Students created a city ghost tour with guidebook

Year 8 students created a ghost tour of their city with MP3, GPS and printed 'Toowoomba Ghost Guide' offered with a Japanese translation.

QUEENSLAND, AUSTRALIA – In 2007, Year 8 students at the Wilsonton Campus of Toowoomba State High School created a ghost tour of their city, including an MP3 download, GPS navigation and a published guide. The finished product appropriately called, the Toowoomba Ghost Guide – was launched after months of hard work by the students and teachers in partnership with the Toowoomba Council.

The teaching team comprising of Debbie McKay (Humanities Teacher), Cameron Lapworth (Mathematics/Science Teacher) and Susan Dalton (Japanese Language Teacher), facilitated the student directed project over the course of a year.

The project was set in the context of a SOSE (Studies of Society and Environment) unit on local area study with a strong pre-European and early settlement focus. Inspired by local history books, written by respected local author, Don Talbot after attending his book launch for “Toowoomba – More Strange and Unusual Tales”, the students developed the concept of creating an interactive multi-media tour to share Toowoomba’s spooky ghost tales with tourists and the rest of the community.

As well as working with Mr Talbot, who agreed to be a community mentor, the students also worked with local council services to assess thedemand for their idea from tourists visiting our city; what information was already available; and how they could collaborate to provide a new offering to visitors to our city.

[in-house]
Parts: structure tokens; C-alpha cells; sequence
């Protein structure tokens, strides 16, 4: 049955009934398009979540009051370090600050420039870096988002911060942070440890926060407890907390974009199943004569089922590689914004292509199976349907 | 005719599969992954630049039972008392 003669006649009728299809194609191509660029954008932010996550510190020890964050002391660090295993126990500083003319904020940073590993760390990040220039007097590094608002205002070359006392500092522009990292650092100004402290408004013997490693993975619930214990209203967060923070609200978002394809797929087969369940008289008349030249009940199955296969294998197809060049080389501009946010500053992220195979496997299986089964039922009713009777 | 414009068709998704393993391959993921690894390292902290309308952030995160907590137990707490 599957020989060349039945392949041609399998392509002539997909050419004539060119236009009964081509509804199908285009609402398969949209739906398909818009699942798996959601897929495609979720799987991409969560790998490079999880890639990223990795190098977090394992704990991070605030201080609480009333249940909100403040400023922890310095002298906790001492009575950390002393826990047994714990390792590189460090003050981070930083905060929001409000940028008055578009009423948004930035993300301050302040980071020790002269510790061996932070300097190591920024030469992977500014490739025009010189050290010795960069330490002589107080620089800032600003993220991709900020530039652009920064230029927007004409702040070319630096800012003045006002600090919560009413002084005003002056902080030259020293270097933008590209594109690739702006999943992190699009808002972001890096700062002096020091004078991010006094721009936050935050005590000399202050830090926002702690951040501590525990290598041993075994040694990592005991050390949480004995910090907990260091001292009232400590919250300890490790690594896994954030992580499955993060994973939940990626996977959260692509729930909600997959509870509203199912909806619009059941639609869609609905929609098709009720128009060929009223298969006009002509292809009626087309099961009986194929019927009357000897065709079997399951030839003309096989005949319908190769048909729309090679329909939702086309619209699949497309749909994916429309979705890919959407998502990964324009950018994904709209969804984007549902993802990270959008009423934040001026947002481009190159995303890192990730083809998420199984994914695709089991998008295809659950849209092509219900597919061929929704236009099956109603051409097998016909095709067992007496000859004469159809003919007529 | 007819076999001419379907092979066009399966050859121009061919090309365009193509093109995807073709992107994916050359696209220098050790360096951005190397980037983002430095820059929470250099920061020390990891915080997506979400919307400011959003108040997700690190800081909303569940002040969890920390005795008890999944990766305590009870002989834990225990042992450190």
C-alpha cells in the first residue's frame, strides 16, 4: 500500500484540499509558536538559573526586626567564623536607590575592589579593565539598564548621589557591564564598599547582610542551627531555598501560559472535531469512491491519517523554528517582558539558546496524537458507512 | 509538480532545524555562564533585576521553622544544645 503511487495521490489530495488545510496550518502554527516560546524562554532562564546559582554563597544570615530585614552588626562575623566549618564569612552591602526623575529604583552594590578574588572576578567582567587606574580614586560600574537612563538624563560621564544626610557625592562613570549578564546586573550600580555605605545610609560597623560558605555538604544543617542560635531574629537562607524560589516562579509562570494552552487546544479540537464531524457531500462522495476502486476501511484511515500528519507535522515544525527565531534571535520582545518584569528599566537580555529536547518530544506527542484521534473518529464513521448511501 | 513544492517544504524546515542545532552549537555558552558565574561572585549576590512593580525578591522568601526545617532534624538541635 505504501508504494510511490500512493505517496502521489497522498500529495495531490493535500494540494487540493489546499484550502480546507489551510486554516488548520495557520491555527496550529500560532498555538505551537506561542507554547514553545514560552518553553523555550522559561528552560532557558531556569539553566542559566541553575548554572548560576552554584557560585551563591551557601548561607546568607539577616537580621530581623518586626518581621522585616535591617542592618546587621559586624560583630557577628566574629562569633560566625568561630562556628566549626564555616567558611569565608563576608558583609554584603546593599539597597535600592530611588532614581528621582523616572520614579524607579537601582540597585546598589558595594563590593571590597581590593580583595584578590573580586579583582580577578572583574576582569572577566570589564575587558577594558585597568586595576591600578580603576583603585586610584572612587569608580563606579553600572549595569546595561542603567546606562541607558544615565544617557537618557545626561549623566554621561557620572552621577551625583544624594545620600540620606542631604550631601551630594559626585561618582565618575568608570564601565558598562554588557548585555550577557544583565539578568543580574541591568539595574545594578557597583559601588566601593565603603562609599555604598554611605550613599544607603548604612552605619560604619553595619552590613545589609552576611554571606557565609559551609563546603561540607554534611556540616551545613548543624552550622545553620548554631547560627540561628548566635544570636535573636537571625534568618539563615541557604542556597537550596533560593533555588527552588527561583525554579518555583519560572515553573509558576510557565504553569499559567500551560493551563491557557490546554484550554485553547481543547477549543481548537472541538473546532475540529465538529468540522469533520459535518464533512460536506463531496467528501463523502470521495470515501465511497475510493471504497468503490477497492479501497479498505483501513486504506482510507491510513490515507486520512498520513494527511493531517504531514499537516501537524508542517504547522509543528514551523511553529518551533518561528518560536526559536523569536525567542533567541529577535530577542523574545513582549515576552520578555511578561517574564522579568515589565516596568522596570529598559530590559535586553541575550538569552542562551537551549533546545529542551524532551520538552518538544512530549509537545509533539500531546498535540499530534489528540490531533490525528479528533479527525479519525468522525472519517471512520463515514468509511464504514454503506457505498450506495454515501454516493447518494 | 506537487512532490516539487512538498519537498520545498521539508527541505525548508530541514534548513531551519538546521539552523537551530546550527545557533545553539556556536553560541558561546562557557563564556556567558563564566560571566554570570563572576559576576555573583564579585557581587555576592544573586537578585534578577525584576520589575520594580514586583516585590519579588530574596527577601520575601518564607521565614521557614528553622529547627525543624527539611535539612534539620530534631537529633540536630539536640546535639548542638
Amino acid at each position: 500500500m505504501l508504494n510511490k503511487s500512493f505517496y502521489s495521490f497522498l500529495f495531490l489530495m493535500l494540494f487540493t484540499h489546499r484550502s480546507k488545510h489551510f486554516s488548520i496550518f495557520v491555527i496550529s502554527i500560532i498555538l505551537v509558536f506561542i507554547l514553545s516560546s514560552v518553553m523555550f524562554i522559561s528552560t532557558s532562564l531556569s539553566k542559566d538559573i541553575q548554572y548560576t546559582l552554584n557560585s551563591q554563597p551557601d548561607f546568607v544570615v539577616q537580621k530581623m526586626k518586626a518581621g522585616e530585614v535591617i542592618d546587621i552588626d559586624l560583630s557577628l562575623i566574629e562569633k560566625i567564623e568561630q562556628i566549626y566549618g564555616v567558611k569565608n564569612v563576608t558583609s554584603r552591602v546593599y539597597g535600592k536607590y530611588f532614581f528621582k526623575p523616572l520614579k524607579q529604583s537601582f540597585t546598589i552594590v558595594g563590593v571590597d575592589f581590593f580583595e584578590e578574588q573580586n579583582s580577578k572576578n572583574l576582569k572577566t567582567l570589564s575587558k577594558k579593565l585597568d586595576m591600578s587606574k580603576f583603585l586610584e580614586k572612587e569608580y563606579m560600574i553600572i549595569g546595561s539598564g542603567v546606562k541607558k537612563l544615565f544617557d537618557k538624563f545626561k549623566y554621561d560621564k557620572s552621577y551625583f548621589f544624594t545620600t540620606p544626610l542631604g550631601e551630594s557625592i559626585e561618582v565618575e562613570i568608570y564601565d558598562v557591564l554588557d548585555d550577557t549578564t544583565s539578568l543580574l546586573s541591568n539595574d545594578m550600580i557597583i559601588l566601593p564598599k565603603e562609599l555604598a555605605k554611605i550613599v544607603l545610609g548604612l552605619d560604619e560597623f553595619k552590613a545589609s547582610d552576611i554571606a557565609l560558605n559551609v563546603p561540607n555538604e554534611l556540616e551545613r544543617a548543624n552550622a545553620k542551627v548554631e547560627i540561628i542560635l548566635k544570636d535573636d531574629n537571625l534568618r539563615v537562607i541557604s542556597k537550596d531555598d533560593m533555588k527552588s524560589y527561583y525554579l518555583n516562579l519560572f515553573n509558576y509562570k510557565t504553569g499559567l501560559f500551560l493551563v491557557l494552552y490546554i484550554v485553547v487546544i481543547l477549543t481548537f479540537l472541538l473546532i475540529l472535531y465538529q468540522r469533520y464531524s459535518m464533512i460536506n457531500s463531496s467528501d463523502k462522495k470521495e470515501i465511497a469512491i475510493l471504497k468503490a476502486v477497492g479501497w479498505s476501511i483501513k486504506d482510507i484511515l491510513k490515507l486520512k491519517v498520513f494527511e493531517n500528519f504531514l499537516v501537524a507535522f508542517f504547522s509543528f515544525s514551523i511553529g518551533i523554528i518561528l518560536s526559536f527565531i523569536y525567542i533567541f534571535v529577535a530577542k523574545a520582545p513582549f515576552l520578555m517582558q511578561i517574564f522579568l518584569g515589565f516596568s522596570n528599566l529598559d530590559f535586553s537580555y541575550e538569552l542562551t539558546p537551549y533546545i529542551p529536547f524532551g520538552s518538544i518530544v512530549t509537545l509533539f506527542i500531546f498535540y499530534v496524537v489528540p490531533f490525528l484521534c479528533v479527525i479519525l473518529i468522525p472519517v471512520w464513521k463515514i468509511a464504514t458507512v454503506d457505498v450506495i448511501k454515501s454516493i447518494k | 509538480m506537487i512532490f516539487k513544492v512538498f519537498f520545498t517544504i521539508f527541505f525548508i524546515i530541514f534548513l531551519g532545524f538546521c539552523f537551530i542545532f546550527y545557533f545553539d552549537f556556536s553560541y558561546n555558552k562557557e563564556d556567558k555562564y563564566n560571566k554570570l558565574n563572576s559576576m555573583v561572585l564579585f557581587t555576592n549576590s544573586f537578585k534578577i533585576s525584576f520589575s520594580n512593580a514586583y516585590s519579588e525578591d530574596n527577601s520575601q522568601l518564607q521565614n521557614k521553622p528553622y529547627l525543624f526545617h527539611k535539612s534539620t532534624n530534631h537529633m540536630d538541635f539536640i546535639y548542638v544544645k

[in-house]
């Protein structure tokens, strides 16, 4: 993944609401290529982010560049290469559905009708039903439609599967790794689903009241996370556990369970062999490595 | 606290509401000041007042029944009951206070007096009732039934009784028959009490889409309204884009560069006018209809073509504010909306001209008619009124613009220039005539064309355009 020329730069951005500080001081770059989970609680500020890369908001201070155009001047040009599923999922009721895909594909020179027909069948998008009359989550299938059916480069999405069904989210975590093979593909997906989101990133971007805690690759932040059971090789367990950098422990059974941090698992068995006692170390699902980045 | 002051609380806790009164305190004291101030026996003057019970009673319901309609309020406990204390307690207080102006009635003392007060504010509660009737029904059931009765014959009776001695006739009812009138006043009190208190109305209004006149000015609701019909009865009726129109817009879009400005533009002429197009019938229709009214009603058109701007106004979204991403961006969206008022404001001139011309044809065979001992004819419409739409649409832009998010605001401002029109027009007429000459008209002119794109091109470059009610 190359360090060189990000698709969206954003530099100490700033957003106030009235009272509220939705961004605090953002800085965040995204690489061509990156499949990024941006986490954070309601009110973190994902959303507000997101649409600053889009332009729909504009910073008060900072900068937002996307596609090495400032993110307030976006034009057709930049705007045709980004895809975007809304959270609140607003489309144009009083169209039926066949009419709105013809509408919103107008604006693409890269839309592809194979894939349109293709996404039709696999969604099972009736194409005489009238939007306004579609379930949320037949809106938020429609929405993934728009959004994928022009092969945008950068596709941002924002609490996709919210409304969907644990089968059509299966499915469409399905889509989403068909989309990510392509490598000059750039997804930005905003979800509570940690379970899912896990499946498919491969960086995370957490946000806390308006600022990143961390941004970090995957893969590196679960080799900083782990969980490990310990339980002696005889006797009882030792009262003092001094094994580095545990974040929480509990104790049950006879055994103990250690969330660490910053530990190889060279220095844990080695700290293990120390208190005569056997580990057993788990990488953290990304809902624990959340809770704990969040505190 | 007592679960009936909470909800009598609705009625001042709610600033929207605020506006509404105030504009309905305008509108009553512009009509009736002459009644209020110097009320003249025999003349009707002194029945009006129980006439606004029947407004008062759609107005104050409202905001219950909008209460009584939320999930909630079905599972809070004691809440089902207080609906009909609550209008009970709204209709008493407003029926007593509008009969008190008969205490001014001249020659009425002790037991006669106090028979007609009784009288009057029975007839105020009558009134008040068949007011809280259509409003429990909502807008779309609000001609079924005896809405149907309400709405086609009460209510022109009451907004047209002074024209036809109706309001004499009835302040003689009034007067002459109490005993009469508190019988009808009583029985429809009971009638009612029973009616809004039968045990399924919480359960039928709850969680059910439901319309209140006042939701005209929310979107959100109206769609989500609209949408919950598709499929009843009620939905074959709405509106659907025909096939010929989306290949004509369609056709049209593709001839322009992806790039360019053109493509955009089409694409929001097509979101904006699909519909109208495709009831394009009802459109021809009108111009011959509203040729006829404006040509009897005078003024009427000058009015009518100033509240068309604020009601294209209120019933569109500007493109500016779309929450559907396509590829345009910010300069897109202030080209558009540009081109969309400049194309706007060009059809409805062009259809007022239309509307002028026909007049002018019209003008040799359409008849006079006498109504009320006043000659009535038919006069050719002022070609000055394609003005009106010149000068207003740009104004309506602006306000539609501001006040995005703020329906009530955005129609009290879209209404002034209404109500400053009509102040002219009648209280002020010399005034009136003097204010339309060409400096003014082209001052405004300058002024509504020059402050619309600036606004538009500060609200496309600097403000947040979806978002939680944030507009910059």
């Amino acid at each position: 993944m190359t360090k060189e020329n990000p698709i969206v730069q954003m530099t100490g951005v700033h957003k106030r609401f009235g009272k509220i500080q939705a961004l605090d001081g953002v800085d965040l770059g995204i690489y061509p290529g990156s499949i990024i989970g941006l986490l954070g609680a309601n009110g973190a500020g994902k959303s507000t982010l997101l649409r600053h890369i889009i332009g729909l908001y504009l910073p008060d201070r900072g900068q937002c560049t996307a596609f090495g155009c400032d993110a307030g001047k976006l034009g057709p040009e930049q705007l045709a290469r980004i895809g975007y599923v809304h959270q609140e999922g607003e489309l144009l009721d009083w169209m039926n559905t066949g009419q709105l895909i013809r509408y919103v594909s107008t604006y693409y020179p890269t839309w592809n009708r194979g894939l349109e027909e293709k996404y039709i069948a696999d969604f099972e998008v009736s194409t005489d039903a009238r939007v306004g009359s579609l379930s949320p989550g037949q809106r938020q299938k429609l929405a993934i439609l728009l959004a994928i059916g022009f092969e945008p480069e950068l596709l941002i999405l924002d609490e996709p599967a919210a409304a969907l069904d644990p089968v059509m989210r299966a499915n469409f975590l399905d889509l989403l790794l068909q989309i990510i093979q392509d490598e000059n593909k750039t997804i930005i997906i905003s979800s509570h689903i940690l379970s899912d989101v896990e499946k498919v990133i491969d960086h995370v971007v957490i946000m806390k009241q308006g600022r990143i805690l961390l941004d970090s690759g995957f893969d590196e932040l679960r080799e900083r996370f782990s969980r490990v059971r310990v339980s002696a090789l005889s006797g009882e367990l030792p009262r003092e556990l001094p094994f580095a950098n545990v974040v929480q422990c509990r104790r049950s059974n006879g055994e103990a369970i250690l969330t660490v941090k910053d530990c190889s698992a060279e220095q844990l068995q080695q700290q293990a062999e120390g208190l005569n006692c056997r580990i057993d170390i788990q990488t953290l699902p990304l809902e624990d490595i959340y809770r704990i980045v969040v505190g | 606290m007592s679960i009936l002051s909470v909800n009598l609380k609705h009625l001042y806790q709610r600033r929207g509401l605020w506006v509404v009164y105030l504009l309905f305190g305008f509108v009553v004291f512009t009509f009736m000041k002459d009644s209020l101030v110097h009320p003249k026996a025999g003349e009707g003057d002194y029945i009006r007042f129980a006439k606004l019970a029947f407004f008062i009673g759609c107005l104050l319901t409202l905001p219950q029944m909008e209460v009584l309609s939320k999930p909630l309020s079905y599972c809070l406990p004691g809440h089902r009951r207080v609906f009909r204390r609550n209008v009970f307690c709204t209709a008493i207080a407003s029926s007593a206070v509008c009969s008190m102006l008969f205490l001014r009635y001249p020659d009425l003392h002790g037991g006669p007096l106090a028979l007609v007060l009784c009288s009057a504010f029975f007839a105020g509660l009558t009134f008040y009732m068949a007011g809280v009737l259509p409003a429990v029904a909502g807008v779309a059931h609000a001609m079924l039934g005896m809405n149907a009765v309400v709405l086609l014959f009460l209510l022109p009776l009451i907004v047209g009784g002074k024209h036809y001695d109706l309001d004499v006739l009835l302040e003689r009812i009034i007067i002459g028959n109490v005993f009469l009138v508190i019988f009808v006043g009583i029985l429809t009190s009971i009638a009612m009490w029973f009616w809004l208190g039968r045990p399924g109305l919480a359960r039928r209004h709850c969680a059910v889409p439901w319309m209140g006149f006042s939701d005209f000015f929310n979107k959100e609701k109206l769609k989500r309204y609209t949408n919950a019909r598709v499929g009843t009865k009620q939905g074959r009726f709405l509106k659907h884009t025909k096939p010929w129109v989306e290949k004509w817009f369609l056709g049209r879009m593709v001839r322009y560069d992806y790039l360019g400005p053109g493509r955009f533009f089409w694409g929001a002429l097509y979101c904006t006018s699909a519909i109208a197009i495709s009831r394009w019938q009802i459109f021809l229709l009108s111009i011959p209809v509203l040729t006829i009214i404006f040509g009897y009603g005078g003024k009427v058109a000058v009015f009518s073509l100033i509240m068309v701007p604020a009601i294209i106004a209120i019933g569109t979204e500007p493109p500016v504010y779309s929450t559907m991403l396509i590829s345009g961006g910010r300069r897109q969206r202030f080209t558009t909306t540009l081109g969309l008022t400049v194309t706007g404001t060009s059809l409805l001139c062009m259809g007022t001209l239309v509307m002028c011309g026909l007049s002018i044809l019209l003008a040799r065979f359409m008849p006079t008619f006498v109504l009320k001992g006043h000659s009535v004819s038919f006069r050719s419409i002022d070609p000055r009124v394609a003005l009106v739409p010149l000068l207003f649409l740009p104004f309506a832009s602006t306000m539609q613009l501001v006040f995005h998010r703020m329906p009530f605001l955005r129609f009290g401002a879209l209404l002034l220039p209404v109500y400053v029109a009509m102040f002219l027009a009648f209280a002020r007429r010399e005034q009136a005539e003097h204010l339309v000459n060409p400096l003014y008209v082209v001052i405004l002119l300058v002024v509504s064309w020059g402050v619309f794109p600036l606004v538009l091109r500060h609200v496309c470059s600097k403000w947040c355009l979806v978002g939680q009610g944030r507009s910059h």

Further partnerships developed with the local council history library and the Toowoomba Visitors’ Information Centre, which convinced students they were on the right track with their tour idea and also learned that there was a demand for tours with Japanese translations available.

The students researched ten of the most interesting ghost sites recommended by Mr Talbot. In pairs, they prepared 100 word and 200 word narrative/expository paragraphs about the stories behind the ghosts as well as the history of the buildings in which they are said to reside.

Aside from researching and writing, the students gathered statistics, tabled and interpreted data; applied GPS theory and practice to a plan a route for the tour; made Japanese translations; and recorded their scripts using Audacity.

As part of the project development, students undertook a full day’s working tour of the sites they had researched. They were accompanied by the Toowoomba City Council Marketing & Tourism Officer as well as Don Talbot and members of the historical society. At most locations local owners or proprietors met and talked with the students and showed them around their premises.

While the original intent was to create a digital tour that could be uploaded onto GPS and MP3 at the Tourist Information Centre, it become apparent there would also be demand for a hard copy brochure with map.

Students were interviewed by two radio stations, the local newspaper and WIN TV as part of the promotions for their tour launch.

The launch was held during Education Week at the Toowoomba Railway Station to highlight just one of the ten haunted buildings in the guide.

More information:

Wilsonton Campus of Toowoomba State High School

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